2013 trip to Newfoundland, Canada travel blog

August 13, 2013 Red Bay, Labrador

We were up at 4:30 am to board the tour bus to Labrador for a one day visit. We were supposed to stay overnight in a hotel but that got changed at some time by the Adventure Caravans tour group. We were not informed EVER of the change and just about everyone on the tour were not happy. Our wagonmaster was not informed of the reason but he called the company and was told that because of the hotel not allowing pets anymore that they decided to not stay overnight and instead have a one day bus tour. Adventure Caravans will be getting a lot of complaints. It is 70 miles to the ferry terminal then a 1 and a half hour ferry ride for a quick 4 hour tour of three places in Labrador then back to the ferry terminal for another one and a half hour ride then a one and a half hour ride on the bus back to camp. Although the bus driver, Danny, was great we had a minor overheating problem with the bus; it was losing coolant. We donated all our water bottles and were able to make it back to camp at about 7 pm.

What we saw in Labrador:

The indigenous people of Labrador, the Innu, have been in Labrador for 9000 years. The Vikings visited Labrador around 1000 AD but didn’t have settlements there. They did have settlements for about 10 years around St. Anthony, Newfoundland. On Labrador we stopped at the visitor’s center for a history of the discovery of Labrador by Leif Ericson in the 11 century. Leif Ericson lived in Greenland and explored lands to the west which he called Vinland because of the wild grapes. There are no wild grapes in Labrador or in the northern part of Newfoundland; only in the southern part of Newfoundland, Nova Scotia and in the New England states. In the 1500s, the Basque set up whaling stations during the summers where they hunted Right whales and rendered the oil for shipment to Europe. Also in the 1500s the French and English that set up fisheries and settled in Labrador and Newfoundland.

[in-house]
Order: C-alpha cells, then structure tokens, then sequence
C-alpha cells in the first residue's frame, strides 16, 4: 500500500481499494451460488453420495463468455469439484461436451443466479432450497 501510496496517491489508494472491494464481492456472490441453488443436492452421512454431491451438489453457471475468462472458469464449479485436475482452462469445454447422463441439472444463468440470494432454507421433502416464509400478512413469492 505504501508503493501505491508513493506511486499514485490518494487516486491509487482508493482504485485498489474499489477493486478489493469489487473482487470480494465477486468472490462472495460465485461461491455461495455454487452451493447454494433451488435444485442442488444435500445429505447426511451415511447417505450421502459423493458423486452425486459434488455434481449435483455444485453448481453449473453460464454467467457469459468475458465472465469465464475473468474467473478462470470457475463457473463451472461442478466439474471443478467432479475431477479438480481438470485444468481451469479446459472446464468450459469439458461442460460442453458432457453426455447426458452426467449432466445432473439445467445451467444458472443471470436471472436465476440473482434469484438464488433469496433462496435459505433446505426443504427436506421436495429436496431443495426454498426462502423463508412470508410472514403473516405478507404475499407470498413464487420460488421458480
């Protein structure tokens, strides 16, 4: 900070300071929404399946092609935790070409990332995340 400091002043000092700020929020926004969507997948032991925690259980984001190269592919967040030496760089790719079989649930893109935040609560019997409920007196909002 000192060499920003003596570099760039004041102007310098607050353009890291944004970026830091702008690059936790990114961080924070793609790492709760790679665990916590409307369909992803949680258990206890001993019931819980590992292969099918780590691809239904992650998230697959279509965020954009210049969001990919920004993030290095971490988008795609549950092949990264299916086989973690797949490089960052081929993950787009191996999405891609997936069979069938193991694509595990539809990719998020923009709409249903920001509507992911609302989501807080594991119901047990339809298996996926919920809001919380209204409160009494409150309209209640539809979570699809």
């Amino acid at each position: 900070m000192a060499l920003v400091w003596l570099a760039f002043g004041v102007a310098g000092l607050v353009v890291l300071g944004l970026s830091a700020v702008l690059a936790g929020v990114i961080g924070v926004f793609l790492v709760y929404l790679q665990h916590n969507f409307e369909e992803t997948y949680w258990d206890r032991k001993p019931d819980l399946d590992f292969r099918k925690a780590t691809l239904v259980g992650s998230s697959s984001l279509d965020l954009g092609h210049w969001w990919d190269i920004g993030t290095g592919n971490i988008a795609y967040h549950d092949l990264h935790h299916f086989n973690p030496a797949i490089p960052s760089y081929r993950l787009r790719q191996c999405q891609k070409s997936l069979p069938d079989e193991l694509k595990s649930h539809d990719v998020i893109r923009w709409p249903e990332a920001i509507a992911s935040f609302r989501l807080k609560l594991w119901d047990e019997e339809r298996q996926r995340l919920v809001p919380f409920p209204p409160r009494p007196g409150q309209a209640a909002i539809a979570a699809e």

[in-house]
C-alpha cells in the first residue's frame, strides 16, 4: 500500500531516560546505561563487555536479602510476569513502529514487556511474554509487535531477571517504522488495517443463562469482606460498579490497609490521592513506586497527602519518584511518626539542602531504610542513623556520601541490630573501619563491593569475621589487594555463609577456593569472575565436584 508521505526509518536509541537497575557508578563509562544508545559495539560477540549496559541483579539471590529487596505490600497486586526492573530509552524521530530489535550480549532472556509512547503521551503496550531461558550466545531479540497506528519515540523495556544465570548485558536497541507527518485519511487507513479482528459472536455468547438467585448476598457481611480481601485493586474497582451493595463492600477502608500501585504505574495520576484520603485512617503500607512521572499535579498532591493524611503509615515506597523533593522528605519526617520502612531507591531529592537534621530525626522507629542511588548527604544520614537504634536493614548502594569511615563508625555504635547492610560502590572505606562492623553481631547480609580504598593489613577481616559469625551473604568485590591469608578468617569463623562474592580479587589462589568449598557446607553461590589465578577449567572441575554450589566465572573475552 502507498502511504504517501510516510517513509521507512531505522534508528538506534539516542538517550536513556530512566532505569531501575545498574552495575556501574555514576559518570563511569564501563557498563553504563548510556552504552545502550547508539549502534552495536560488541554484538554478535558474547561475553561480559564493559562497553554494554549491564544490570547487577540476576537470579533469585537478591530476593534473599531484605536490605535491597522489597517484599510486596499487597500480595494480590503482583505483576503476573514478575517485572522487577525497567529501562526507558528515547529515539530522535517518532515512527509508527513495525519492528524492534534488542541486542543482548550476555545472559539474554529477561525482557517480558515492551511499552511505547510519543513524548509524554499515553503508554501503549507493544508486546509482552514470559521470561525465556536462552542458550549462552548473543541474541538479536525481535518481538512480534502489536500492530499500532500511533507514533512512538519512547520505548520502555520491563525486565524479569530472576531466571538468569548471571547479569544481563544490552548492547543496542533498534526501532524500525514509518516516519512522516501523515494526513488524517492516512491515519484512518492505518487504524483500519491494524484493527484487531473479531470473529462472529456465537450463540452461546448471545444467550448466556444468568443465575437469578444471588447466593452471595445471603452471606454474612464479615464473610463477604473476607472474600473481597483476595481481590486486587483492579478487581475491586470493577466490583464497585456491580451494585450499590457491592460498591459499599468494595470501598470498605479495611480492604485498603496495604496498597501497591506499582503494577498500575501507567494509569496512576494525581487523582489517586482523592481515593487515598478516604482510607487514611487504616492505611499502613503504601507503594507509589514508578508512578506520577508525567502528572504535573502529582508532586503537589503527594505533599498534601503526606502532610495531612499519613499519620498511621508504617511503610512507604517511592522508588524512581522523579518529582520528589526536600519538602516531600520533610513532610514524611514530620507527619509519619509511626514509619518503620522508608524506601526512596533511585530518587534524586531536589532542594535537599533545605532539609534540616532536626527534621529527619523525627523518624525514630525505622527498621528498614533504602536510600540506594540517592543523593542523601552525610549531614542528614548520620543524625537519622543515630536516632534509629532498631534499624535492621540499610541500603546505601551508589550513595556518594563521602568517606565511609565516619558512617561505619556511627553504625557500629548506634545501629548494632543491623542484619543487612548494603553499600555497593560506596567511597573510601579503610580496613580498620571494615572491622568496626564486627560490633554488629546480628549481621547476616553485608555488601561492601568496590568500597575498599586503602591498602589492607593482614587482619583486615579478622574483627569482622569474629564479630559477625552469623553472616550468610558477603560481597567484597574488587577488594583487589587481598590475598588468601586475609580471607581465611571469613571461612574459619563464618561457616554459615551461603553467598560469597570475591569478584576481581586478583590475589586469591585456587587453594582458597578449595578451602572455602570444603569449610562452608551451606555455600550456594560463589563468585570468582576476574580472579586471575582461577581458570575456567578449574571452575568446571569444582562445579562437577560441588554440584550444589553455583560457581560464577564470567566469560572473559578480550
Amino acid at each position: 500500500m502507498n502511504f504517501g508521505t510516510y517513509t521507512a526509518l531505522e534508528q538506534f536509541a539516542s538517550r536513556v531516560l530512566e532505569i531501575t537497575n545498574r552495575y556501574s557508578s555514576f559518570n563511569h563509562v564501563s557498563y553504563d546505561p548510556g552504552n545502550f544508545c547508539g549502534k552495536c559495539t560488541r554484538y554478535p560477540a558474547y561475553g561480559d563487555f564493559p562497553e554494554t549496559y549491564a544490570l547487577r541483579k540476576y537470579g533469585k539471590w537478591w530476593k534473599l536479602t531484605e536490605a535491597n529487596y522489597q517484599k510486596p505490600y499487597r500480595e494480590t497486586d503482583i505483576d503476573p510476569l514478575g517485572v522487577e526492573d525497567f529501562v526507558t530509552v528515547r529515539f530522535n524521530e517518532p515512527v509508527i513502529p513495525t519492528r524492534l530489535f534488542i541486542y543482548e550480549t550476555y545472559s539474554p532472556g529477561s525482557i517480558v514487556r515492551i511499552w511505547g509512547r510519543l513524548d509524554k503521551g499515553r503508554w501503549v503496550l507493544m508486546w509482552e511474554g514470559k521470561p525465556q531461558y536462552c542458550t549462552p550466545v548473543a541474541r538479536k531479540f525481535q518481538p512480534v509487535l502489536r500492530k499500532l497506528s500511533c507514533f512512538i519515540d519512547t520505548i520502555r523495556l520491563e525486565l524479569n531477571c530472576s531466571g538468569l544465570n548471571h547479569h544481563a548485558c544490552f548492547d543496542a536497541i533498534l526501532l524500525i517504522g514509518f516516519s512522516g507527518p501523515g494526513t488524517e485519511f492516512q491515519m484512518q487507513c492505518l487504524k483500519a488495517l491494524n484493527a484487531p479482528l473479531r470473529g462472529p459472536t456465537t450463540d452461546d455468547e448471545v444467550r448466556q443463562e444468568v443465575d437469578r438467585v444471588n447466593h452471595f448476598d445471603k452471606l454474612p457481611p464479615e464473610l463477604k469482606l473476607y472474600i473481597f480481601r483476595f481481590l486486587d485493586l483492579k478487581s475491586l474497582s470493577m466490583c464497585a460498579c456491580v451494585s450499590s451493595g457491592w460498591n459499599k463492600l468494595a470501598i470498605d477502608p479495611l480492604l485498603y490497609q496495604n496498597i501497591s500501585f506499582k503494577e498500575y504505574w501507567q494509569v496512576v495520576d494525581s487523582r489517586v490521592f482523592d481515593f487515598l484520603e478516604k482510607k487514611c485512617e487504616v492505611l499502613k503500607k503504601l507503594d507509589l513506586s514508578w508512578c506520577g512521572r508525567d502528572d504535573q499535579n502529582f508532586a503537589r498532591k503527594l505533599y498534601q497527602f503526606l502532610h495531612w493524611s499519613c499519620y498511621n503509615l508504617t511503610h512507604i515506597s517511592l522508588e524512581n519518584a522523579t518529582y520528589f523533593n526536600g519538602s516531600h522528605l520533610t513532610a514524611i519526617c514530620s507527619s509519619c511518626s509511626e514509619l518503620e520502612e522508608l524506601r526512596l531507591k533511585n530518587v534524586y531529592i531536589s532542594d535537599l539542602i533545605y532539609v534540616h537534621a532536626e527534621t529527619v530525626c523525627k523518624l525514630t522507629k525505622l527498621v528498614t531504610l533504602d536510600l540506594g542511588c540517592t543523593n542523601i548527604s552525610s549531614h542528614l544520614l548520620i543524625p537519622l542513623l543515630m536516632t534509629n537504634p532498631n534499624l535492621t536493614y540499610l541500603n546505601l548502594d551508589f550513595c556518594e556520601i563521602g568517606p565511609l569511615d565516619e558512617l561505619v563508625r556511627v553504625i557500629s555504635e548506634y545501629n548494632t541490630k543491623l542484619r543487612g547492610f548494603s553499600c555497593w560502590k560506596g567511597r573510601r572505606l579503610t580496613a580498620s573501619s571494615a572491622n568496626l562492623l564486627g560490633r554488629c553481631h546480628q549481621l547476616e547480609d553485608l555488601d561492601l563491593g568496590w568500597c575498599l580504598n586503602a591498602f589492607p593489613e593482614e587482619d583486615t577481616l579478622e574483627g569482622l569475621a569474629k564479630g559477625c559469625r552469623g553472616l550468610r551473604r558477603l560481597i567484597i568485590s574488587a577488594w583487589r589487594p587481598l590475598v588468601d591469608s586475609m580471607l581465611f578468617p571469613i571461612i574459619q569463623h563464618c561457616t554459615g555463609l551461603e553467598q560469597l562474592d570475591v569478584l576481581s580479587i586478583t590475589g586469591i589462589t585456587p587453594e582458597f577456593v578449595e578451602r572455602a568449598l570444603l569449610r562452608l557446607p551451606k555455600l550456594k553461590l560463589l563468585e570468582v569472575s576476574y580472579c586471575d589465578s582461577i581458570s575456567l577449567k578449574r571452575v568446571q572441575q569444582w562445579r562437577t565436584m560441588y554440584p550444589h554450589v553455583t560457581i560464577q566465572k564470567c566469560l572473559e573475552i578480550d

We visited a burial site of an Indian child, age about 14 years, who died about 7500 years ago. The Maritime Archaic people, to whom the child belonged, occupied this area between 9000 and 3500 years ago.

The Point Amour Lighthouse, at 109 feet from the ground to the light itself, is the tallest in Atlantic Canada. You can climb to the top for a magnificent unobstructed view of the coast line. Completed in 1857, Point Amour was and still is a strategic location for shipping through the Strait of Belle Isle, on a shipping lane linking Canada and Europe. In one of the outer building, the docents was serving Cloudberry pie; unfortunately the sample size slices were small; I could have eaten the whole pie.

As we started to leave the lighthouse and board the bus, We saw dolphins jumping off the coast of the Point Amour Lighthouse.

Basque Whalers in the strait of Bell Isle (Red Bay, Labrador)

Right and bowhead whales once attracted whalers from the Basque region of Spain and France to the Strait of Belle Isle (Labrador) during the mid to late 16th century. The Basques had begun hunting right whales in their own waters as early as the 11th century, and whale oil had become a valuable commodity in European markets. The Basque set up whaling stations in Red Bay, Labrador where they killed the whales and rendered the blubber to extract the oil. Archeologists have found evidence that the Basque set up whaling stations in Red Bay, Labrador where they killed the whales brought them ashore and rendered the blubber to extract the oil. There is a nice interpretive center in Red Bay on this subject.

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